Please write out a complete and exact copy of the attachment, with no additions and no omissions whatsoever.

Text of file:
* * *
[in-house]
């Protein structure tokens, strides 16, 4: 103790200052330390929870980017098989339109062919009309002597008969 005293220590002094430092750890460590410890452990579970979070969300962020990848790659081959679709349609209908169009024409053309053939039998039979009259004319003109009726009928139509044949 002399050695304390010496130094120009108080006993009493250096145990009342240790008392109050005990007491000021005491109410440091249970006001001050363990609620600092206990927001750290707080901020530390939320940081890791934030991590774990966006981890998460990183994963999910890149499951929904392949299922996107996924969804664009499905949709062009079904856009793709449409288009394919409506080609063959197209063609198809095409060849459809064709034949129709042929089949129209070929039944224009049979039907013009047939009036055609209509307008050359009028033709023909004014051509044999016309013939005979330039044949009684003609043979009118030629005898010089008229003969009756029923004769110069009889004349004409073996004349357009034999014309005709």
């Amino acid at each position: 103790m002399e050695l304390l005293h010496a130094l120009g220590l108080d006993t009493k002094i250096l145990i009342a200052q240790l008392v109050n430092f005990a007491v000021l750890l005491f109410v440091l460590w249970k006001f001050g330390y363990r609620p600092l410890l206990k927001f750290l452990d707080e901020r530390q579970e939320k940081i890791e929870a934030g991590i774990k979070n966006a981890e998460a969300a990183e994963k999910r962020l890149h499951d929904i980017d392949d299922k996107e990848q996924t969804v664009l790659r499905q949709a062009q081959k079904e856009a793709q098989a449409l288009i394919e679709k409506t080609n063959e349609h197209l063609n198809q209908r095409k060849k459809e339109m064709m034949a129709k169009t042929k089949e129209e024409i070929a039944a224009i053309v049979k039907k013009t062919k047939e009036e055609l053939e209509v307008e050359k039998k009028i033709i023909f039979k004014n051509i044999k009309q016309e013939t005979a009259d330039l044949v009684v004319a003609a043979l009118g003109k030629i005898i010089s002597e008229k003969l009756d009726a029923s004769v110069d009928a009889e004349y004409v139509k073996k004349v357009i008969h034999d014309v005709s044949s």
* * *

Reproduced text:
[in-house]
């Protein structure tokens, strides 16, 4: 103790200052330390929870980017098989339109062919009309002597008969 005293220590002094430092750890460590410890452990579970979070969300962020990848790659081959679709349609209908169009024409053309053939039998039979009259004319003109009726009928139509044949 002399050695304390010496130094120009108080006993009493250096145990009342240790008392109050005990007491000021005491109410440091249970006001001050363990609620600092206990927001750290707080901020530390939320940081890791934030991590774990966006981890998460990183994963999910890149499951929904392949299922996107996924969804664009499905949709062009079904856009793709449409288009394919409506080609063959197209063609198809095409060849459809064709034949129709042929089949129209070929039944224009049979039907013009047939009036055609209509307008050359009028033709023909004014051509044999016309013939005979330039044949009684003609043979009118030629005898010089008229003969009756029923004769110069009889004349004409073996004349357009034999014309005709």
């Amino acid at each position: 103790m002399e050695l304390l005293h010496a130094l120009g220590l108080d006993t009493k002094i250096l145990i009342a200052q240790l008392v109050n430092f005990a007491v000021l750890l005491f109410v440091l460590w249970k006001f001050g330390y363990r609620p600092l410890l206990k927001f750290l452990d707080e901020r530390q579970e939320k940081i890791e929870a934030g991590i774990k979070n966006a981890e998460a969300a990183e994963k999910r962020l890149h499951d929904i980017d392949d299922k996107e990848q996924t969804v664009l790659r499905q949709a062009q081959k079904e856009a793709q098989a449409l288009i394919e679709k409506t080609n063959e349609h197209l063609n198809q209908r095409k060849k459809e339109m064709m034949a129709k169009t042929k089949e129209e024409i070929a039944a224009i053309v049979k039907k013009t062919k047939e009036e055609l053939e209509v307008e050359k039998k009028i033709i023909f039979k004014n051509i044999k009309q016309e013939t005979a009259d330039l044949v009684v004319a003609a043979l009118g003109k030629i005898i010089s002597e008229k003969l009756d009726a029923s004769v110069d009928a009889e004349y004409v139509k073996k004349v357009i008969h034999d014309v005709s044949s």